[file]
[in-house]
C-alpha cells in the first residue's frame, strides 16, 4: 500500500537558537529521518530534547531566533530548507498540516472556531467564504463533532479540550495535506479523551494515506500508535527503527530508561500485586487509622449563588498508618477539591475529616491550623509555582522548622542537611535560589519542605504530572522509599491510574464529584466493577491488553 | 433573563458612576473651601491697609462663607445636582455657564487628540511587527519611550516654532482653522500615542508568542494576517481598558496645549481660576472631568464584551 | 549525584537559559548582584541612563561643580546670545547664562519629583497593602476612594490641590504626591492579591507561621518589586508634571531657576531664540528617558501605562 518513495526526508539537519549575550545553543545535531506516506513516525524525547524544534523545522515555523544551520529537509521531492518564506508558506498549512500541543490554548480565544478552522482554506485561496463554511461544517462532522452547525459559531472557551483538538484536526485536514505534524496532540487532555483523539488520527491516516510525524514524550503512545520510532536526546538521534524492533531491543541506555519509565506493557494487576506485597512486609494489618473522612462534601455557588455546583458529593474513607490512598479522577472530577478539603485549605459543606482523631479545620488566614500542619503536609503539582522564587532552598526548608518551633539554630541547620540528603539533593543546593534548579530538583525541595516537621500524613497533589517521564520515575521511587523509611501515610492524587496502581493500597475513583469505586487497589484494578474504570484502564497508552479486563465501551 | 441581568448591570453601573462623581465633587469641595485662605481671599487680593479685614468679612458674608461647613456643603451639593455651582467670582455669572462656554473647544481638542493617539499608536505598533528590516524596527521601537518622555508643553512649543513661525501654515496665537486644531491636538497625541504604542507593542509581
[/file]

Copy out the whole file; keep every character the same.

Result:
[in-house]
C-alpha cells in the first residue's frame, strides 16, 4: 500500500537558537529521518530534547531566533530548507498540516472556531467564504463533532479540550495535506479523551494515506500508535527503527530508561500485586487509622449563588498508618477539591475529616491550623509555582522548622542537611535560589519542605504530572522509599491510574464529584466493577491488553 | 433573563458612576473651601491697609462663607445636582455657564487628540511587527519611550516654532482653522500615542508568542494576517481598558496645549481660576472631568464584551 | 549525584537559559548582584541612563561643580546670545547664562519629583497593602476612594490641590504626591492579591507561621518589586508634571531657576531664540528617558501605562 518513495526526508539537519549575550545553543545535531506516506513516525524525547524544534523545522515555523544551520529537509521531492518564506508558506498549512500541543490554548480565544478552522482554506485561496463554511461544517462532522452547525459559531472557551483538538484536526485536514505534524496532540487532555483523539488520527491516516510525524514524550503512545520510532536526546538521534524492533531491543541506555519509565506493557494487576506485597512486609494489618473522612462534601455557588455546583458529593474513607490512598479522577472530577478539603485549605459543606482523631479545620488566614500542619503536609503539582522564587532552598526548608518551633539554630541547620540528603539533593543546593534548579530538583525541595516537621500524613497533589517521564520515575521511587523509611501515610492524587496502581493500597475513583469505586487497589484494578474504570484502564497508552479486563465501551 | 441581568448591570453601573462623581465633587469641595485662605481671599487680593479685614468679612458674608461647613456643603451639593455651582467670582455669572462656554473647544481638542493617539499608536505598533528590516524596527521601537518622555508643553512649543513661525501654515496665537486644531491636538497625541504604542507593542509581